(If you have not read Part 1 please go and do that first. Quicker! You haven't got all day.)
I dutifully googled 'One Day' and upon seeing the book cover (this upcoming film is based on a novel), recognised it and recalled a few friends reading it. The author is David Nicholls, who also wrote Starter For Ten that was adapted into a very good film starring the gorgeous James McAvoy.
Wednesday afternoon a car was sent and Mother and I were driven to the 'base' near St Pancras station. This was for The Fitting which consisted of a costume guy taking pictures of me in many different 'kiddy' outfits. [Re-reading this, that sentence sounds much more onimous than it should]. I wore no make-up in an attempt to look younger than my 16 years (althought of course this is hardly a mean feat) and looked crap. The crapness of my appearance worsened with the clothes I tried on. I think my disdain for one particularly awful turquoise t-shirt was very clear as the guy made a few jokes about my dysphoria. Perhaps I'm being unfair however, I did try my best not to appear moody. Anyway, it took hours.
Thursday morning I was taken at some ridiculously early hour (7.30am or something!) to the Novotel hotel. There was the main 'runner' person, my costume guy, a costume woman with wonderful clothes on and a runner/extra-just-for-this-scene. They were all very nice and I was soon given a latte and a croissant. Another little fitting ensued as I was photographed in various different dresses, until it was decided we were to stick with the baggy grey-and
-white striped top and skaterboy denim shorts. I wore this as I was driven to the station (approx. 1 min walk away).
After passport control et cetera, I met Lone Scherfig (the genius who directed An Education and was now doing this). When she asked whether I had read the book I shamefully admitted that I hadn't. Lone promptly went to WHSmith and bought little old me a copy! She was so lovely.
At one point I spotted Anne Hathaway looking tired and being fussed over. I quickly warned Mother not to snap her or talk to her or do anything embarrassing which she surprisingly managed to resist.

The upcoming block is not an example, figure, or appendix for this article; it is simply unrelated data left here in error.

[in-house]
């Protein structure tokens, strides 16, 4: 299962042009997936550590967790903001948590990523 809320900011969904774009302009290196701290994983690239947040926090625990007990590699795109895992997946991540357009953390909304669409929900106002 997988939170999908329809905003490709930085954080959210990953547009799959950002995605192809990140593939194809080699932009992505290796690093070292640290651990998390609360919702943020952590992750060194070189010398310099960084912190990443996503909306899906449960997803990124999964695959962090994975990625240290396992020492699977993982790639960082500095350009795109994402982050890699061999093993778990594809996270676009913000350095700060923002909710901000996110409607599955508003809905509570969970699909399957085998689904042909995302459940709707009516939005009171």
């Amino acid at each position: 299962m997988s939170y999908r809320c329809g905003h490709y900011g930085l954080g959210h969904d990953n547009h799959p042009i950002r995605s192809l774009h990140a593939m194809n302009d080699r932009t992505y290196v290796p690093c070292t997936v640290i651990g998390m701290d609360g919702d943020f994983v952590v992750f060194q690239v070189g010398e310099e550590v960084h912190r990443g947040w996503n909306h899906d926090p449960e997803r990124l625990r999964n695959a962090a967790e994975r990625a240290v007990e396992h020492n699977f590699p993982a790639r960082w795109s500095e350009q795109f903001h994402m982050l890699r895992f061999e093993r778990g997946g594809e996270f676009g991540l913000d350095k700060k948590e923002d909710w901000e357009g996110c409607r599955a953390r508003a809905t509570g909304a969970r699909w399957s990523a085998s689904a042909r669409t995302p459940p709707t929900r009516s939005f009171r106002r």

Later, make-up artists crowded around me, trying to look as efficient and busy as possible as they applied a mix of alcohol and brown paint to the ends of my hair. I asked why this was being done and they said it looked unnatural, a 14 year old would not have bleached hair. Really? I dyed mine when I was 11 I thought, but held my tongue. My intoxicated hair really stunk though.
The short scene was to be done on the train. I was told it was actually with Jim Sturgess (who is yum) and that I had two words to say: "oui" and "non". Laughingly, I assured them I could manage it, whilst I actually tried to convince myself. I hadn't done any acting for so long, and I was shit even then! I don't think I've ever taken a class and I used to go to tons of auditions and hardly ever got anything. I once got a big role in Family Affairs but I never did it (big rows with my first primary school). I wish I had.
Okay, back in the room. I was extremely nervous for the second time this week. First his POV (point of view) was filmed and it involved him staring intensely, so that I blushed. (I do blush easily). He talked to me (or my character, whatever) and I obediently said my two words off-camera. I would have felt much more confident if I looked myself but I guess that isn't acting. Nearing the next tunnel we did it from my POV which was scary. The fact the scene had to be at the precise moment the train emerged from the tunnel added pressure. We did a few different versions and it was over in about 15 mins.
When I returned to my seat, I woke Mother up and told her about it. She repeated what I said to Jim as he passed: "My daughter says your French is rubbish!". Obviously, taken out of context that sounded rude and I recoiled, incredibly embarrassed. He was gracious of course. My ol' mate Jimmy.
Mother had managed to get them to book the return ticket a day later so that we stayed at Trish Deseine's in St Germain. Trish was lovely, as was her idyllic flat overlooking an enormous park. The next day we lunched at a very nice restaurant and met a couple of creepy French guys.
Today, Saturday, I finished One Day. The book is one of those 'unusual love stories'; a mix of When Harry Met Sally and The Time Traveller's Wife by Audrey Niffenegger (both in my Top 10s for films and books respectively). The main characters being the best of friends and the audience wondering whether they will ever get together romantically (although knowing they will, of course they will) is the Harry and Sally part. The TT's Wife aspect is the time: every chapter is a different year, but on the same day (St Swithin's, 15 July) and goes from 1988 to 2007. In this way it is easy to track what Emma and Dexter get up to without it being relentlessly chronological. The way the structure is used in Part Five (the last part) is largely what makes it so poignant.
One Day is provoking, very funny and made me a cry like a baby.